India's External Affairs Minister (EAM) S Jaishankar had a conversation over the phone for 75 minutes with China's State Councillor and Foreign Minister Wang Yi on Thursday, 25 February, with the two discussing the situation along the Line of Actual Control (LAC) in eastern Ladakh as well as issues related to the overall India-China relations.
WHAT DID MEA SAY?
Issuing a statement on the conversation, the Ministry of External Affairs said, "The EAM referred to the meeting with the Chinese Foreign Minister in September 2020 in Moscow where Indian side had expressed its concern on provocative behaviour and unilateral attempts of Chinese side to alter status quo."
"He noted that the bilateral relations have been impacted severely over the last year. EAM said that the boundary question may take time to resolve, but disturbance of peace and tranquility, including by violence, will inevitably have a damaging impact on the relationship," the ministry added.
Jaishankar, while noting the completion of disengagement in the Pangong Lake area, also stressed on the need for both sides to quickly resolve the remaining issues along the LAC in Eastern Ladakh, the ministry pointed out.
"“The EAM said that once disengagement is completed at all friction points, then the two sides could also look at broader de-escalation of troops in the area and work towards the restoration of peace and tranquility.”" - MEA statement
Earlier on Thursday, Jaishankar had tweeted about the conversation, saying the two “discussed the implementation of our Moscow Agreement and reviewed the status of disengagement”.
What Did the Chinese Foreign Minister Say?
Chinese foreign representative Yi, too, expressed satisfaction at the progress made by both sides, as per a statement by the Chinese External Affairs Ministry.
Emphasising on the learnings from the past, the Chinese counterpart said that China and India must “cherish the hard-won relaxation, keep up the momentum of consultation, work together to consolidate the progress, improve the border management and control mechanisms and advance boundary talks to build up trust and realise peace and tranquility along border areas.”
Noting that the knowledge that the countries have previously engaged in boundary disputes is an undeniable fact, Yi stated that it should only be placed at an appropriate position in bilateral ties, and India and China should move forward in partnership rather than hindrance.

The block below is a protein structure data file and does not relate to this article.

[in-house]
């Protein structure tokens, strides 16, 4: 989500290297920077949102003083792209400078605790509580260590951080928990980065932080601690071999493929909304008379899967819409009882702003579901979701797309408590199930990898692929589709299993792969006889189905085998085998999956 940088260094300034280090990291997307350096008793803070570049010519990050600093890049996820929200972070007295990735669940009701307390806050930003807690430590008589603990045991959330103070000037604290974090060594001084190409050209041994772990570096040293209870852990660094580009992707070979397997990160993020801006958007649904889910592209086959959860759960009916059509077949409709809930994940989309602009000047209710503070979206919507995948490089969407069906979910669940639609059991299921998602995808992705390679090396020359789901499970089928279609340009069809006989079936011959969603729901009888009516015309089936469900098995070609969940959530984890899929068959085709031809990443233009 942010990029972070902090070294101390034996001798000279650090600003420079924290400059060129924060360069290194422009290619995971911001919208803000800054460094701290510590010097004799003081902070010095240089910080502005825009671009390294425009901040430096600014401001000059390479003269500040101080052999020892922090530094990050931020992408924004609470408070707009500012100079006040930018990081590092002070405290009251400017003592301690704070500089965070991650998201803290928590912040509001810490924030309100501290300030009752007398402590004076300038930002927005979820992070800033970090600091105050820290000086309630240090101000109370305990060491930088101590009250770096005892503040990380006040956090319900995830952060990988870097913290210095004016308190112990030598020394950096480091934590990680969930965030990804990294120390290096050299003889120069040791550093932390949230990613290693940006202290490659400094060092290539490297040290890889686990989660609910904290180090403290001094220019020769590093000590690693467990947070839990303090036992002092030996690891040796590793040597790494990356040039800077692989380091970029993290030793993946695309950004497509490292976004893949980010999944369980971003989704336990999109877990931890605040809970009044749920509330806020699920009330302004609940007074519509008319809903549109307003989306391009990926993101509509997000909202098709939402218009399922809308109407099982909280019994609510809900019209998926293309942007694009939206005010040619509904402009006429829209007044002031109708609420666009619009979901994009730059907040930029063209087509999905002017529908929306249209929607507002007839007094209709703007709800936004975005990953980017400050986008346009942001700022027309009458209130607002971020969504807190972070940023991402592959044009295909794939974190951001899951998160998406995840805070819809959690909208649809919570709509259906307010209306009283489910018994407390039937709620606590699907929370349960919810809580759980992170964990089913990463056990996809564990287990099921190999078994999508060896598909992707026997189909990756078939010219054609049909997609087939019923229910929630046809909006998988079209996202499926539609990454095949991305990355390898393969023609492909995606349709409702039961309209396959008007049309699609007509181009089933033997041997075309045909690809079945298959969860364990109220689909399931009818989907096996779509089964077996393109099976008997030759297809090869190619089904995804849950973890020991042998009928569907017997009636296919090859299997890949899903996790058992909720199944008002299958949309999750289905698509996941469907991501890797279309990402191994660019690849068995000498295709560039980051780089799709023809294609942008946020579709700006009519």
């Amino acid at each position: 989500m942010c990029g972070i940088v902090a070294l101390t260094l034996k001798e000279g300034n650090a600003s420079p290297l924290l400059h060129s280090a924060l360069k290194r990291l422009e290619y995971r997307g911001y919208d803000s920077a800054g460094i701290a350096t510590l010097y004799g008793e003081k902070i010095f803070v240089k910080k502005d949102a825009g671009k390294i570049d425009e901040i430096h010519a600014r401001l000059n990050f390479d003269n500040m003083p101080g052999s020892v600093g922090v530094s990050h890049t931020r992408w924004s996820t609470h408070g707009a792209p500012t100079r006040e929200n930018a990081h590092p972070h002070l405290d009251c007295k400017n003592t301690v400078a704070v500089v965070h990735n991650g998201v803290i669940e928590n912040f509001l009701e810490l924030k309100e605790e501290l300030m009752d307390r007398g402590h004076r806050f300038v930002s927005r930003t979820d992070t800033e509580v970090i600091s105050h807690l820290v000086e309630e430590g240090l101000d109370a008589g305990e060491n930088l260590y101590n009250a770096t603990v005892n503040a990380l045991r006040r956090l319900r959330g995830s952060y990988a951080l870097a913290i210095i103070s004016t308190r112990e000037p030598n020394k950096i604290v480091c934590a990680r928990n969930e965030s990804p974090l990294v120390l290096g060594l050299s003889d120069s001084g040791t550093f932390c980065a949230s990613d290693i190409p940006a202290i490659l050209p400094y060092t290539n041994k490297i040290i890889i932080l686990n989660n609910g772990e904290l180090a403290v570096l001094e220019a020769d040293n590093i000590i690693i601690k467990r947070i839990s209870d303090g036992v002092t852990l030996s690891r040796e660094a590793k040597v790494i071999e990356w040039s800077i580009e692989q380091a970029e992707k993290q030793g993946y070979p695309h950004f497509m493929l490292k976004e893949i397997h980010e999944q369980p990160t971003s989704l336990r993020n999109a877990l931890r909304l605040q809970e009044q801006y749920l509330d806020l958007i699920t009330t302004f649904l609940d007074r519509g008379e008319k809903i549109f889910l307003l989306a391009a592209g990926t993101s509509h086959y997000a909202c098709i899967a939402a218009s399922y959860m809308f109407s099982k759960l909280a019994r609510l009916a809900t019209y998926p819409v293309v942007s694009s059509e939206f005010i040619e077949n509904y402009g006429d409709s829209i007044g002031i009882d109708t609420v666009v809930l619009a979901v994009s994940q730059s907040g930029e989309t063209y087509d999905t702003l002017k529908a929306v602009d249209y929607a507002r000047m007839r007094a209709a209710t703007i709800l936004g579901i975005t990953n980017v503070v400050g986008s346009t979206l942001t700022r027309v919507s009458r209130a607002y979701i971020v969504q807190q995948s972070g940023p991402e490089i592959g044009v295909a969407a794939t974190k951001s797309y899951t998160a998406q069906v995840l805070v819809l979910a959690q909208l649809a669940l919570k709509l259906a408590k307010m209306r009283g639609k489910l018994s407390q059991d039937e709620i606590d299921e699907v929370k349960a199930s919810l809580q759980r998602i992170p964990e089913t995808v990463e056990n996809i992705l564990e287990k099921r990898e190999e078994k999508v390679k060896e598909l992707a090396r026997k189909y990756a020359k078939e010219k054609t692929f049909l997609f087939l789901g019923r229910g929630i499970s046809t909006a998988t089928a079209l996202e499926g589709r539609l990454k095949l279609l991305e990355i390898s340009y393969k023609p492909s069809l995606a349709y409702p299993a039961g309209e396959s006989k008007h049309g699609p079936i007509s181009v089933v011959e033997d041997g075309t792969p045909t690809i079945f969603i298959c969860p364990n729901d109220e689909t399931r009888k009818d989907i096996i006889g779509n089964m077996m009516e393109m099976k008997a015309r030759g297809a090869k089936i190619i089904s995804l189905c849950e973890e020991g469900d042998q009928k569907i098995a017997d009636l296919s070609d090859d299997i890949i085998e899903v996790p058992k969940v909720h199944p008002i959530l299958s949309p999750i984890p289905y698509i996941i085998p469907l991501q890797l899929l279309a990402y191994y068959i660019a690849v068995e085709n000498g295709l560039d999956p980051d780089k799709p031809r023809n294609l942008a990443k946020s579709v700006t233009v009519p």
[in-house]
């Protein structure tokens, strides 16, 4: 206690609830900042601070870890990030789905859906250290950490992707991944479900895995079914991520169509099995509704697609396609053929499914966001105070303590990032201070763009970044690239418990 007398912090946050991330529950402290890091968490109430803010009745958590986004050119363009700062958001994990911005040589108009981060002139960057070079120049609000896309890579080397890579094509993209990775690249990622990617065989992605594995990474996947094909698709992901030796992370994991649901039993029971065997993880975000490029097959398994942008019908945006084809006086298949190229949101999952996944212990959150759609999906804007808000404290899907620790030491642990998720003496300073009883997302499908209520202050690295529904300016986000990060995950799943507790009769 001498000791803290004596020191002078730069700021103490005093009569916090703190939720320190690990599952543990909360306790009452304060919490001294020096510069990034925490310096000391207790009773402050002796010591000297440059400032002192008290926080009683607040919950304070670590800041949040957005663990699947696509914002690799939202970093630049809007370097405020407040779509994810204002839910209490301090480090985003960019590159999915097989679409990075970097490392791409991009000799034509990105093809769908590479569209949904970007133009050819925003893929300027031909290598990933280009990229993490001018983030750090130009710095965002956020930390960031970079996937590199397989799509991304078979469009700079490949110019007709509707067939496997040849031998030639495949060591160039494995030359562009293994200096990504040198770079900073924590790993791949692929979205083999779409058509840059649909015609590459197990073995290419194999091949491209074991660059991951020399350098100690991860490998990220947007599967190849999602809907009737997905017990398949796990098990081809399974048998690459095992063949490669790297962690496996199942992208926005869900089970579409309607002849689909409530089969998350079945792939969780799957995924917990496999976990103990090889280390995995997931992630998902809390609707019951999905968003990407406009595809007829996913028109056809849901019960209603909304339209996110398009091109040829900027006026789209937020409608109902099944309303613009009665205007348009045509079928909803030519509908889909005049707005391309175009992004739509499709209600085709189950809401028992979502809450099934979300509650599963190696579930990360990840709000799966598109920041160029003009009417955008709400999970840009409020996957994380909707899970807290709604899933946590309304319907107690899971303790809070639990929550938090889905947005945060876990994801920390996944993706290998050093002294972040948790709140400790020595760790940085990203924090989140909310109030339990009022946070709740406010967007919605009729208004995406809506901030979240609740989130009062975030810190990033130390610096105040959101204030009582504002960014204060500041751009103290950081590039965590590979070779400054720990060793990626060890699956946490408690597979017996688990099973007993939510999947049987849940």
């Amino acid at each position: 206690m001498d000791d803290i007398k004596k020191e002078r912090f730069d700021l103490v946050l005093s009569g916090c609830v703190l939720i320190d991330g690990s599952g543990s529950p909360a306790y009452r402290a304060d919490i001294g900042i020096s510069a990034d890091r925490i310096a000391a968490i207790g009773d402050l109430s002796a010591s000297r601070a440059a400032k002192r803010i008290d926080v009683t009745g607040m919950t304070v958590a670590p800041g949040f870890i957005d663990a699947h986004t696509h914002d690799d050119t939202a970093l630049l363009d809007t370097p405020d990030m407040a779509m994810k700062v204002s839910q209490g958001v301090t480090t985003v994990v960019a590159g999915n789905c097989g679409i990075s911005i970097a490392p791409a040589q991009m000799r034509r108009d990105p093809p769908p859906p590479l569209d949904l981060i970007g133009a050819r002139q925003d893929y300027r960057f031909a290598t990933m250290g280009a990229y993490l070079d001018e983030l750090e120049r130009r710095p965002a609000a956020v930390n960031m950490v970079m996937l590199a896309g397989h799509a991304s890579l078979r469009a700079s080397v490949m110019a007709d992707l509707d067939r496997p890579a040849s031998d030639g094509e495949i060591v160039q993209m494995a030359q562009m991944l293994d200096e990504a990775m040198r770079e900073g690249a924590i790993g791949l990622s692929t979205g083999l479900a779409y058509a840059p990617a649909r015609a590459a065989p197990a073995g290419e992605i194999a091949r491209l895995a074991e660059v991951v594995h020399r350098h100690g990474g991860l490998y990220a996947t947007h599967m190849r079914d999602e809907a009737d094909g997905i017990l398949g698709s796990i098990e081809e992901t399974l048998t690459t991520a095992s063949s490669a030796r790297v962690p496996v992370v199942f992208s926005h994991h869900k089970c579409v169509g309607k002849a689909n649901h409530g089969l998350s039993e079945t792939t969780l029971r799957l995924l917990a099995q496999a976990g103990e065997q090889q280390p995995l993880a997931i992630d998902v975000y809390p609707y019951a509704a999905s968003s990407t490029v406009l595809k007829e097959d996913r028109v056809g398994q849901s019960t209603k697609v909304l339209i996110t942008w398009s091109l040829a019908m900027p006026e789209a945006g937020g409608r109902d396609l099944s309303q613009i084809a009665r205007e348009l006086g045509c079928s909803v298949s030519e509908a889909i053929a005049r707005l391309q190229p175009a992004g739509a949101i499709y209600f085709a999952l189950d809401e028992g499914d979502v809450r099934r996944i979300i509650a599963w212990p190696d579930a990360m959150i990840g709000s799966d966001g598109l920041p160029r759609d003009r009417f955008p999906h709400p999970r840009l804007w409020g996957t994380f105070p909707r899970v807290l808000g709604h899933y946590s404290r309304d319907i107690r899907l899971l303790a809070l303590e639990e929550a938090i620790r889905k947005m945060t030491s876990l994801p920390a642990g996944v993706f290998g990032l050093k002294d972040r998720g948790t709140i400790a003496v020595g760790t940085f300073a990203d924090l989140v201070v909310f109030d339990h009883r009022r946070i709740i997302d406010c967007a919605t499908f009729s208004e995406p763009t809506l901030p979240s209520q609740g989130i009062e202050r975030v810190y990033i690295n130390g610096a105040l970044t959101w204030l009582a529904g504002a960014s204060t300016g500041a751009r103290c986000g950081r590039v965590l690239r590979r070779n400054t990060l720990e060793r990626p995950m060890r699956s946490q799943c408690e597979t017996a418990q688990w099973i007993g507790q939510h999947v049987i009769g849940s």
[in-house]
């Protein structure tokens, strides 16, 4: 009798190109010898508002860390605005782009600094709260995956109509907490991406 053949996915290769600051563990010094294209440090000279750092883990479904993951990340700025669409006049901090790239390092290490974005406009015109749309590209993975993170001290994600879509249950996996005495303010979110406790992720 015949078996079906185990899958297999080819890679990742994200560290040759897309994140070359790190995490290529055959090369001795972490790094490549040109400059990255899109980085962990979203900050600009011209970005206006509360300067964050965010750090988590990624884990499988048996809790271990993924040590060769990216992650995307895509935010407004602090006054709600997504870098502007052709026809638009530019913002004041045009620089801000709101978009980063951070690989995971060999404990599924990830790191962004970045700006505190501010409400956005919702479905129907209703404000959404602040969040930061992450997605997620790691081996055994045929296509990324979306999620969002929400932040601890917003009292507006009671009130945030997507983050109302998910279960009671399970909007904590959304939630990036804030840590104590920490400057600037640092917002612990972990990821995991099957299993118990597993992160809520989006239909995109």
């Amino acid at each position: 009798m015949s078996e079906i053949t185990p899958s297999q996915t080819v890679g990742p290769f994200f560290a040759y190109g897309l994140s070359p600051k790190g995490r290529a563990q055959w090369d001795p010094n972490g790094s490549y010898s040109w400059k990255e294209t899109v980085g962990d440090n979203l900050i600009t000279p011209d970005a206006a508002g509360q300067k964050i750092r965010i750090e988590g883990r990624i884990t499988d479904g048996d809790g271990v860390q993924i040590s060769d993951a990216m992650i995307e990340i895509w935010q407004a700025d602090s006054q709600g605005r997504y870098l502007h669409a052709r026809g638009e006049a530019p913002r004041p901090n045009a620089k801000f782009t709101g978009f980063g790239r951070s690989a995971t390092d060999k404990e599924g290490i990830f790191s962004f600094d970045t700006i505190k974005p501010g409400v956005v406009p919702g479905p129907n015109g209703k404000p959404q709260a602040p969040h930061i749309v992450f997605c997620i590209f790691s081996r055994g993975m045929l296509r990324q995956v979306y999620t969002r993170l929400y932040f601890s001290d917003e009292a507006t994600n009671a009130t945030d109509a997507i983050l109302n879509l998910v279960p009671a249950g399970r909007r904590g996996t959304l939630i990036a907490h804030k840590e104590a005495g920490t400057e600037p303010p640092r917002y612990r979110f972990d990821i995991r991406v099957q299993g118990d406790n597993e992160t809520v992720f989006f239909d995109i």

WHAT HAS HAPPENED SO FAR?
The tenth round of disengagement talks between India and China, which were held on 20 February, had lasted around 16 hours.
Following the round of talks, the Ministry of Defence said that the two sides “positively appraised the smooth completion of disengagement of frontline troops in the Pangong Lake area”.
Further, according to the Defence Ministry, the two sides noted that it was a significant step forward that provided “a good basis for resolution of other remaining issues along the LAC in Western Sector.”
As per images and videos accessed by The Quint via Indian Army sources, the Indian and Chinese troops were seen moving away tanks, dismantling structures and deinducting troops from the sites, as was agreed upon in the ninth round of military commander level talks.
India and China have been engaged in diplomatic and military talks after tensions began rising along the high-altitude border in April 2020. The situation escalated when 20 Indian soldiers were killed in a physical clash in mid-June at Galwan Valley in Ladakh.
Earlier in February, Defence Minister Rajnath Singh had told the Parliament that both sides had agreed to pull back troops in “a phased, coordinated and verified manner” around Pangong Tso, after which military commanders would discuss ending the standoff in other parts of Ladakh.
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